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LONDON (Reuters) - As Russia appeared to dump U.S. Treasury debt this month in the thick of a tense East-West standoff over Crimea, bond markets barely blinked - raising questions about just how brewing crises across the developing world may feed back on Western economies.
Once labeled "Mutually Assured Financial Destruction", the stockpiling of U.S. and European currency and bonds by emerging market central banks over the past decade has arguably been as stabilizing a force as the Cold War version of MAD that prevented amassed nuclear arms being fired in anger.
Any attempt to gain advantage by wielding the weapon would be pointless as it would rebound in equal measure.
Its financial iteration, according to former U.S. Treasury chief Larry Summers who coined the phrase in 2002, meant neither the United States, in need of overseas funds, nor mega reserve holders such as China, in need of liquid securities to bank their windfalls, would dare undermine each other due to the symbiotic debtor/creditor link and mutual benefits.
Today it might seem perverse for emerging nations - under stress for almost a year at least partly due to rising long-term U.S. interest rates - to actively offload U.S. Treasuries in a way that merely pushes those rates ever higher.
Yet with an estimated $3.7 trillion of the $7.7 trillion of hard cash reserves held by emerging economies banked directly in U.S. bonds, the inherent clout is indeed now nuclear.
And if financial MAD hinges on purely economic and financial expediency, then Russia's effective annexation of Crimea and military threats to Ukraine's territory may require a different calculus altogether.
What's more, the threat of retaliatory sanctions and asset freezes by Western powers on Russian entities muddies the picture even further.
That is why eyes popped at U.S. Federal data last week showing debt held at the Fed on behalf of foreign central banks plummeted by $105 billion in the week to March 12 - three times the prior record.
Fingers immediately pointed to the Russian central bank, who despite money spent in defense of the ruble this year last reported total reserves of still close to $495 billion. And according to U.S. government data, Russian entities at large held $139 billion of Treasury securities at the end of January. Russia's central bank declined to comment.
JP Morgan analysts reckon that of the net $80 billion decline in these Fed custody holdings so far this year, only about half can be accounted for by emerging market reserve depletion of some $40 billion. And the bulk of that, they add, is indeed likely to be accounted for by Russia, with some $31 billion in intervention to support the ruble since 2013.
But what happened the rest of that outsize drop in Fed holdings? What is for sure is market prices show little or no disturbance from that scale of selling. Benchmark 10-year U.S. Treasury borrowing rates are virtually unchanged from January 1 and 2-year yields are actually lower since the start of the year.
The suspicion is they were merely moved from harm's way.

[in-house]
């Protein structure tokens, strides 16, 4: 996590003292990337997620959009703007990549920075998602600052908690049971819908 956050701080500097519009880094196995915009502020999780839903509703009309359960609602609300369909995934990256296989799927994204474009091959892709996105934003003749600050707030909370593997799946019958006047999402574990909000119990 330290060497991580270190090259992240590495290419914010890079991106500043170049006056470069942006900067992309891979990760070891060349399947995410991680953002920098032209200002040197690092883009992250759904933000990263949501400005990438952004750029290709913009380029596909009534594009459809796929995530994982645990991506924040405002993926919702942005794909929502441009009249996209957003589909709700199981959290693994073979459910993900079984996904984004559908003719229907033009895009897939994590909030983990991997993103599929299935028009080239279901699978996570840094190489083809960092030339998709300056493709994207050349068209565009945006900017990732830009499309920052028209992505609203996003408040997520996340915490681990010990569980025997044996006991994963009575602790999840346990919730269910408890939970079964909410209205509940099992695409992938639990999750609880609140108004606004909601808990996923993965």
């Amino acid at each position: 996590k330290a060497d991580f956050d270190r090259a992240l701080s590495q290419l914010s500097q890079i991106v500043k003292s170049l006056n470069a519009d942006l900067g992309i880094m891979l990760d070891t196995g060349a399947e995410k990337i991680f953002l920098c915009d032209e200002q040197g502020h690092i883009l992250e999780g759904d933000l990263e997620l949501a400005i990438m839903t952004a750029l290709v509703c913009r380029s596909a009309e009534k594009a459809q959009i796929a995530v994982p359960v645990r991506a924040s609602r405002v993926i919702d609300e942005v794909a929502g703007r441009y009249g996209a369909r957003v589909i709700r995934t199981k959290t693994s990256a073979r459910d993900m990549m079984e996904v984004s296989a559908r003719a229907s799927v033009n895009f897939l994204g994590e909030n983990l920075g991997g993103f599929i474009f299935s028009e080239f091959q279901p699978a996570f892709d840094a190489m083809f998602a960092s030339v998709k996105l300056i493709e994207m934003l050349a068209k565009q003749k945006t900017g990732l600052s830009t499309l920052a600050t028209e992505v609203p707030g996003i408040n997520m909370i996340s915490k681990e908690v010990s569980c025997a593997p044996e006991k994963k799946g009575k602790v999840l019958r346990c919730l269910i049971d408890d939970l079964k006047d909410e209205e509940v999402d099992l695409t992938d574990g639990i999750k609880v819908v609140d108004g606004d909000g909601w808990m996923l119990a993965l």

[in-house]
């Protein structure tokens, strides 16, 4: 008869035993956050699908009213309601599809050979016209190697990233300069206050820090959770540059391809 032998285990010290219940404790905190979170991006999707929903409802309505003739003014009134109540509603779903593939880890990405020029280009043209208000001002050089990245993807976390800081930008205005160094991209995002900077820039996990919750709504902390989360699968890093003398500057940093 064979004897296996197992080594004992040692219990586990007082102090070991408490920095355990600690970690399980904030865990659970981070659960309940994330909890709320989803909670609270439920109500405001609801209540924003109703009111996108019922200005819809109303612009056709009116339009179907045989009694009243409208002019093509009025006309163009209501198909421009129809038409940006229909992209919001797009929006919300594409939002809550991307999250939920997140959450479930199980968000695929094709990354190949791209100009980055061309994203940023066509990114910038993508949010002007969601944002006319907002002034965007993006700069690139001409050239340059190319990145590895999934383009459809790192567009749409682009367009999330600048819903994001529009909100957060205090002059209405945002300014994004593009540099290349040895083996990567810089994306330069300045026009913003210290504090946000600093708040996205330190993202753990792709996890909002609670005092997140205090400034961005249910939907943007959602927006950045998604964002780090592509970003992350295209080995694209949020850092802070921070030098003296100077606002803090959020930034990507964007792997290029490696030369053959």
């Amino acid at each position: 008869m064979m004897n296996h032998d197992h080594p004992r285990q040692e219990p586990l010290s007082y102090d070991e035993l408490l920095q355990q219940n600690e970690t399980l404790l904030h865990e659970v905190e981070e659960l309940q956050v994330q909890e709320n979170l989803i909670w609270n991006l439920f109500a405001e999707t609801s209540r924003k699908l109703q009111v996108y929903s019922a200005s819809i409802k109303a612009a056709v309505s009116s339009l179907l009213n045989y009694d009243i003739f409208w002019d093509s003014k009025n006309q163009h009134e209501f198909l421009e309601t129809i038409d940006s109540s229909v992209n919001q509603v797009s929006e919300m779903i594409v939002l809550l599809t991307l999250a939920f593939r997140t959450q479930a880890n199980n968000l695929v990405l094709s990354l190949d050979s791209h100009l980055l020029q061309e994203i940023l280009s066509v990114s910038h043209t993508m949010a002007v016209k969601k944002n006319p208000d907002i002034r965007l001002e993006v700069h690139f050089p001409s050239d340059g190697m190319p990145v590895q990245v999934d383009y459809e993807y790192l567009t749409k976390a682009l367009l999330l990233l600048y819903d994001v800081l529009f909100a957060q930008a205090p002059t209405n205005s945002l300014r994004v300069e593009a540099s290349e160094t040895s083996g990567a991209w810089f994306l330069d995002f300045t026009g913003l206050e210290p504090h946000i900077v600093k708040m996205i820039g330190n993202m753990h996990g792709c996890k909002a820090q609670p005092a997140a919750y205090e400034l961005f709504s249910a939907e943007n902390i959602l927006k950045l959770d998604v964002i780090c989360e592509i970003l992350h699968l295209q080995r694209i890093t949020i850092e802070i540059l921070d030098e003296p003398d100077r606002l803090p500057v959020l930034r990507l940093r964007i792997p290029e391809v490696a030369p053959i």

"$100 billion in sales over a two-day period would almost certainly have caused a modest selloff and market rumblings of such activity," said Credit Suisse strategist Ira Jersey.
"Press reports and some market participants point to the potential that Russia transferred its Treasury holdings to a new custodian in an attempt to safeguard the assets from any potential sanctions," said Jersey, adding there was no way of knowing for sure. "This is not dissimilar to what occurred during the Cold War and ultimately led to the advent of the Eurodollar market."
The likelihood that Russia retained much of its Treasury holdings but, under the threat of asset freezes, merely withdrew then from the Fed and possibly even registered them under a different name brings a new dimension to financial MAD.
Yet Russian and other emerging market reserve rundown are still leading to very real outright sales and look likely to persist - whether in support of ailing currencies or potentially the need to recapitalize domestic financial institutions.
"There's a plausible but low risk possibility of additional sales of Treasuries by EM nations should Chinese or Eastern European issues turn into a systemic risk off," said Jersey.
Again, it is remarkable this has little or no net impact on Treasury prices to date this year. The Fed is of course still buying bonds as part of its quantitative easing program but has been tapering those purchases by $10 billion a month all year and shows little sign of wavering from that course.
The offsetting demand may simply have come from private mutual funds - some fearful of the geopolitical rumblings, others of a stalling of the equity market or economy and many simply in long-term de-risking mode due to looming retirement pressures.
Nicholas Panigirtzoglou at JP Morgan says retail investors were the most likely culprits as they bought $33 billion of bond funds worldwide in the first quarter after selling $50 billion per quarter over the second half of last year.
At the margin at least then, the sort of financial or economic stress that may force big overseas central banks sales is the same sort of stress that fosters private bond demand.
The MAD support for bonds may be as strong as ever.
A bigger test of this may come in the spring, however, as the U.S. rebounds after a freezing winter, Fed tapering starts to outstrip the reduction in U.S. bond supply from lower deficits and emerging central banks continue to feel the heat.
Editing by Alison Williams